A Developer Deletes His Code to Protest Its Use by ICE
September 20, 2019 6:09 PM Subscribe
On Monday, activist Shanley Kane highlighted a contract between Seattle-based software company Chef and US Immigration and Customs Enforcement. Chef develops and sells open source software for configuring servers and cites Alaska Airlines, Google, Facebook, and Capital One as customers. The ICE contract created a minor stir on Twitter, but by Thursday morning, Chef hadn’t made a public statement about the controversy. Discouraged by the company’s silence, former Chef employee Seth Vargo removed several Chef-related open source tools that he had hosted on two code repositories. They included Sugar, a tool designed to make it easier to work with Chef’s software that’s widely used by Chef customers, though it’s not clear if ICE uses it. "I have removed my code from the Chef ecosystem," Vargo wrote on the code hosting site GitHub. "I have a moral and ethical obligation to prevent my source [code] from being used for evil."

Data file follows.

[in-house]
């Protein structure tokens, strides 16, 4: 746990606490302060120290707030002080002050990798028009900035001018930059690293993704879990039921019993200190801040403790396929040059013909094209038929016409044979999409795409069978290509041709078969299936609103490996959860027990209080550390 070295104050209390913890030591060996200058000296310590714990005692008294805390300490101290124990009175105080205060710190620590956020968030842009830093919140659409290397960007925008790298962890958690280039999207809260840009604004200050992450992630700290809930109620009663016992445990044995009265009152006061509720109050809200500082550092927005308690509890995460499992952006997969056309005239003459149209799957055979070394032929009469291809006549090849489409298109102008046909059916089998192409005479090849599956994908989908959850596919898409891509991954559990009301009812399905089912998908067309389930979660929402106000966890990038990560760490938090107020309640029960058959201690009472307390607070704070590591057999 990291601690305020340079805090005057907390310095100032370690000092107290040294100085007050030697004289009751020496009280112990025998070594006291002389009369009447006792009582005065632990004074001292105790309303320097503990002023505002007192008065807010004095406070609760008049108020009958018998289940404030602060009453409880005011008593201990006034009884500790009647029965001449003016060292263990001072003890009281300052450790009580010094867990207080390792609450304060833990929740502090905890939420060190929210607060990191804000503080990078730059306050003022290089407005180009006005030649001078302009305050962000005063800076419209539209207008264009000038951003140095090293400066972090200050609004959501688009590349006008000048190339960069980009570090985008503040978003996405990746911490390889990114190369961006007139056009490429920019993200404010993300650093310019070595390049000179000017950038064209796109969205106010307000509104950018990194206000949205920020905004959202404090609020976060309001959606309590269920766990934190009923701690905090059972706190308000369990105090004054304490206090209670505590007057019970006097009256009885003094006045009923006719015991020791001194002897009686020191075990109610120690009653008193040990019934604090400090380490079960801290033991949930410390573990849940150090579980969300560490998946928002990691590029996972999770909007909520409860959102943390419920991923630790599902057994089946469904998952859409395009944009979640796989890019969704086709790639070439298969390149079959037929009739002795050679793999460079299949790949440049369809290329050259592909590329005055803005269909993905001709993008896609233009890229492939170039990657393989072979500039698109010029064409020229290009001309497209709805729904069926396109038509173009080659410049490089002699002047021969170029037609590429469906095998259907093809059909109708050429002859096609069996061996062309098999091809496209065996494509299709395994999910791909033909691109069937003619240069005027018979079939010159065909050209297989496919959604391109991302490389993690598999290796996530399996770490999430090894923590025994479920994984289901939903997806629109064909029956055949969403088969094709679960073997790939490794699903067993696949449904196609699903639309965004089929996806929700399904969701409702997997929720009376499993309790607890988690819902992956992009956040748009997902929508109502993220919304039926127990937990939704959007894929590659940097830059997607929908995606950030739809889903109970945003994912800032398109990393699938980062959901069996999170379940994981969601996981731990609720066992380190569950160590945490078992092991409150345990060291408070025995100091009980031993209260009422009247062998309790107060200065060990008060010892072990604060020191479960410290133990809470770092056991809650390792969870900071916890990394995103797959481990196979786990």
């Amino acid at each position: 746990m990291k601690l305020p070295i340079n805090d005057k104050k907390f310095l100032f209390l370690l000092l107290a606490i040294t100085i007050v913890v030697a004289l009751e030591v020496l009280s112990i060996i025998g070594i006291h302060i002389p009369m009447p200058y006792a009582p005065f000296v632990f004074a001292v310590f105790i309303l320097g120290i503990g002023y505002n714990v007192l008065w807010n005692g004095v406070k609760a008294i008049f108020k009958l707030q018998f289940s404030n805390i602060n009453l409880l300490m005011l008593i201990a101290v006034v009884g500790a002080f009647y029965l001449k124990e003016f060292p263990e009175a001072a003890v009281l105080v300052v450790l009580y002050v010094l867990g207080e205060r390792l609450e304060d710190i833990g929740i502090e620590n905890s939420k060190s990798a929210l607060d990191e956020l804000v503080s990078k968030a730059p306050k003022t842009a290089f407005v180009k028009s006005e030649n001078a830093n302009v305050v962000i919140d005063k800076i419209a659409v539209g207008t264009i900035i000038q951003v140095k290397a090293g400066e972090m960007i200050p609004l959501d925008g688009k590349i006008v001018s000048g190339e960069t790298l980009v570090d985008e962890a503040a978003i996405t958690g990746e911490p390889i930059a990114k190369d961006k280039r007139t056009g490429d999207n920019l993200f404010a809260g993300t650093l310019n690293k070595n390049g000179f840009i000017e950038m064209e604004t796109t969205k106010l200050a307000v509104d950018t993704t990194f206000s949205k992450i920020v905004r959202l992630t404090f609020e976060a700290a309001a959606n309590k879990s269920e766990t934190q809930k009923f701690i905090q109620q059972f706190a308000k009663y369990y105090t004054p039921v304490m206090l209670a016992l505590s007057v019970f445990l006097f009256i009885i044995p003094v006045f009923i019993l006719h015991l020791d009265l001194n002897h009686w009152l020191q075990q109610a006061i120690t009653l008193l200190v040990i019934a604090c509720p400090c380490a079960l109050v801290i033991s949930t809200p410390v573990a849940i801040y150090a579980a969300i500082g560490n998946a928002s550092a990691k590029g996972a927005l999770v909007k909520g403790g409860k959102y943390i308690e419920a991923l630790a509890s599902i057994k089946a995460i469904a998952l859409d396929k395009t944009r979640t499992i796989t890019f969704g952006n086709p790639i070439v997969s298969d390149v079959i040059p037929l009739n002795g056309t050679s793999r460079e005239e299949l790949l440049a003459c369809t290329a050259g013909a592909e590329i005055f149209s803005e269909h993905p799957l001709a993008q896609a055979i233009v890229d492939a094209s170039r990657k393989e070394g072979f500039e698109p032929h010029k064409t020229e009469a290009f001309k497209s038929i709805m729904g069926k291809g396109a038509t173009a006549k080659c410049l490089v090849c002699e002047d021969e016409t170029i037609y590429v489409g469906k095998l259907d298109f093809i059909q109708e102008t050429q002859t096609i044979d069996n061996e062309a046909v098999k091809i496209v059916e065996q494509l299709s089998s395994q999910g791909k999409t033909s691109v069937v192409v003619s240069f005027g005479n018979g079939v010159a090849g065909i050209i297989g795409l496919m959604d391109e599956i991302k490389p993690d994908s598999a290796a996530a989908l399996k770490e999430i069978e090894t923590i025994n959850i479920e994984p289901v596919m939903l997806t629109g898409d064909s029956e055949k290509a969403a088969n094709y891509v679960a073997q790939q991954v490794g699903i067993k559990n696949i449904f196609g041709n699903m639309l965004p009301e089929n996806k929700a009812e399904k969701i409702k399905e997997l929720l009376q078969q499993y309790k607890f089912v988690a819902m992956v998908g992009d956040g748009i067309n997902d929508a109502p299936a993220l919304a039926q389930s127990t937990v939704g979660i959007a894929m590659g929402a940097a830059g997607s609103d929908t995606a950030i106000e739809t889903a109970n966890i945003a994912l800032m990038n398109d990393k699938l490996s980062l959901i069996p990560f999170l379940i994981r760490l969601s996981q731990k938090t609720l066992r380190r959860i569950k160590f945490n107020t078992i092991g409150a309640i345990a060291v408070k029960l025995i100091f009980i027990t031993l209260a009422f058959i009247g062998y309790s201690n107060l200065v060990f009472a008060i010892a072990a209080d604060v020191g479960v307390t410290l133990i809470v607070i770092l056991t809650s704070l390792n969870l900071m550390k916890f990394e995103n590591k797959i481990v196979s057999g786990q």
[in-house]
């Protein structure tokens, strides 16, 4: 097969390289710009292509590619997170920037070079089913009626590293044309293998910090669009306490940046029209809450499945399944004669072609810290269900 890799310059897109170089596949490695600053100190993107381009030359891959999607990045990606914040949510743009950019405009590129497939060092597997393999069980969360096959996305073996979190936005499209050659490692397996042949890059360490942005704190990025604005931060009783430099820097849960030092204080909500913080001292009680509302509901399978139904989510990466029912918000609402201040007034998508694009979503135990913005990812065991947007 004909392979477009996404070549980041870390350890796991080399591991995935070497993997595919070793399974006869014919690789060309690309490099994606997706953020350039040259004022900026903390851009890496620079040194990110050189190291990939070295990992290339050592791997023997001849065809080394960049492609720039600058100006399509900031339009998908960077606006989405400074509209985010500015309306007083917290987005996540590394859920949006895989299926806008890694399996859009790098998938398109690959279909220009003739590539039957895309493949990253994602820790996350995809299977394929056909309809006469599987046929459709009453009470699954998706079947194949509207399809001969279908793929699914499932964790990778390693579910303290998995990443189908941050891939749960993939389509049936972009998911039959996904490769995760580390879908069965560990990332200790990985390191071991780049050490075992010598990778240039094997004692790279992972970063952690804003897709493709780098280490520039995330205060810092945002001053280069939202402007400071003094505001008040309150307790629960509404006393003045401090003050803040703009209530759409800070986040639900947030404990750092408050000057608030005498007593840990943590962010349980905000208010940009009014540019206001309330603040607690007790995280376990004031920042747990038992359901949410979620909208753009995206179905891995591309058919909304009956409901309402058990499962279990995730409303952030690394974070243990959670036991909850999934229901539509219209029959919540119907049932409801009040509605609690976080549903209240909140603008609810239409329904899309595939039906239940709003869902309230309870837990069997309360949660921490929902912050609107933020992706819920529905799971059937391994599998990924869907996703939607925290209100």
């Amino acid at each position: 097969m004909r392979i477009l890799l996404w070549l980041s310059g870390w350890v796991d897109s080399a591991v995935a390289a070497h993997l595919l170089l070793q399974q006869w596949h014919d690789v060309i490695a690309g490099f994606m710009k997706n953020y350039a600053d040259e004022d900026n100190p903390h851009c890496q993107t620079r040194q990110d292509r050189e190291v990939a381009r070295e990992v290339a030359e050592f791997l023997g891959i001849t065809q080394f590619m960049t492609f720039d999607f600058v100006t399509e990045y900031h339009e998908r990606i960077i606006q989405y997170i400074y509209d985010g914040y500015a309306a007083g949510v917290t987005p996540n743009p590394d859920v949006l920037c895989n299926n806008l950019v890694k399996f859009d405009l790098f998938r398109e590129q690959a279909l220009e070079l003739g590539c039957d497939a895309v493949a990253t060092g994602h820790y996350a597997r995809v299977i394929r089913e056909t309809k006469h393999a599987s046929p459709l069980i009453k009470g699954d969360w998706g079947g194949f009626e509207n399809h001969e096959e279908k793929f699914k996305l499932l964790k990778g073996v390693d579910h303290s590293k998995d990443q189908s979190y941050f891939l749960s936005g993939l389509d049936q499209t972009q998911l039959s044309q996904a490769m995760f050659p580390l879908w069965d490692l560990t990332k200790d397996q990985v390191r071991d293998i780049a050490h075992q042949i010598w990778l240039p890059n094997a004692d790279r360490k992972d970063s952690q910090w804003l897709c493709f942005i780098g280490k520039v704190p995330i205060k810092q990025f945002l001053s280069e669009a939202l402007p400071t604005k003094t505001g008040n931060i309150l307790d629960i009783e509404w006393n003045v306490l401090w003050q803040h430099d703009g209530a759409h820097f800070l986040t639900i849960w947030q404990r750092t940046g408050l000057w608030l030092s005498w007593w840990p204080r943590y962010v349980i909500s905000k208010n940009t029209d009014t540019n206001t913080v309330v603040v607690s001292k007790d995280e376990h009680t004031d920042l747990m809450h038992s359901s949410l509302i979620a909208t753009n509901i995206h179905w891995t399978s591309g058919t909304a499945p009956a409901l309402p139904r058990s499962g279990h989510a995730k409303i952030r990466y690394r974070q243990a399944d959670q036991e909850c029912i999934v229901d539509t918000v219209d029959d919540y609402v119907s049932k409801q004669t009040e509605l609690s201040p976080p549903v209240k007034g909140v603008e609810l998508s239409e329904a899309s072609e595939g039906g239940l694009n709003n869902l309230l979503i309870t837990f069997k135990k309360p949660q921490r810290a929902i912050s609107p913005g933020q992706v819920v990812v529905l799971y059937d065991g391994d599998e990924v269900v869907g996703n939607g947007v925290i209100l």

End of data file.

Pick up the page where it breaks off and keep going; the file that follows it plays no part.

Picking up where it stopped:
The CEO re-affirmed Chef's intention to continue the contract with ICE on Thursday and the CTO posted their personal thoughts on the matter on Friday.
Additional coverage in various media outlets:
The Register: DevOps biz Chef roasted for tech contract with family-separating US immigration, forks up attempt to quash protest
Vice: 'Everyone Should Have a Moral Code' Says Developer Who Deleted Code Sold to ICE
Tech Crunch: Chef CEO says he’ll continue to work with ICE in spite of protests
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